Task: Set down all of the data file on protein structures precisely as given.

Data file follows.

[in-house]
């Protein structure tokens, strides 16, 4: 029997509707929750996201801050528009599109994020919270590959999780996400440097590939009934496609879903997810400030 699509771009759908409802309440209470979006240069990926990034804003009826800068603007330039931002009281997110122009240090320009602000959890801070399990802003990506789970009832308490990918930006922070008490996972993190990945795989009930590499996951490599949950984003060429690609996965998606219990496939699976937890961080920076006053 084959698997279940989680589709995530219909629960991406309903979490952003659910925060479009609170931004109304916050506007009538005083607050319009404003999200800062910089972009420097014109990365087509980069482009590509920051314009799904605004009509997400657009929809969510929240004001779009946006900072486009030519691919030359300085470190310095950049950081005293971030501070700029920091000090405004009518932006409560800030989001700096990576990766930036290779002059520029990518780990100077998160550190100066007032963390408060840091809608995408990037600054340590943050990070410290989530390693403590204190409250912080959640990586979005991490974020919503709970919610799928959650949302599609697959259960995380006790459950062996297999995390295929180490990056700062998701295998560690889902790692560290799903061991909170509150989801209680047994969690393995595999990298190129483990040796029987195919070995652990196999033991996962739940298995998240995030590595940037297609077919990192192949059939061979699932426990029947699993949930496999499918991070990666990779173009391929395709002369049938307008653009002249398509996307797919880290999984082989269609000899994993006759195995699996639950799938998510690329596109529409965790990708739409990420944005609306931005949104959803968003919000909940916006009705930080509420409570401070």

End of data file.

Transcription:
[in-house]
């Protein structure tokens, strides 16, 4: 029997509707929750996201801050528009599109994020919270590959999780996400440097590939009934496609879903997810400030 699509771009759908409802309440209470979006240069990926990034804003009826800068603007330039931002009281997110122009240090320009602000959890801070399990802003990506789970009832308490990918930006922070008490996972993190990945795989009930590499996951490599949950984003060429690609996965998606219990496939699976937890961080920076006053 084959698997279940989680589709995530219909629960991406309903979490952003659910925060479009609170931004109304916050506007009538005083607050319009404003999200800062910089972009420097014109990365087509980069482009590509920051314009799904605004009509997400657009929809969510929240004001779009946006900072486009030519691919030359300085470190310095950049950081005293971030501070700029920091000090405004009518932006409560800030989001700096990576990766930036290779002059520029990518780990100077998160550190100066007032963390408060840091809608995408990037600054340590943050990070410290989530390693403590204190409250912080959640990586979005991490974020919503709970919610799928959650949302599609697959259960995380006790459950062996297999995390295929180490990056700062998701295998560690889902790692560290799903061991909170509150989801209680047994969690393995595999990298190129483990040796029987195919070995652990196999033991996962739940298995998240995030590595940037297609077919990192192949059939061979699932426990029947699993949930496999499918991070990666990779173009391929395709002369049938307008653009002249398509996307797919880290999984082989269609000899994993006759195995699996639950799938998510690329596109529409965790990708739409990420944005609306931005949104959803968003919000909940916006009705930080509420409570401070």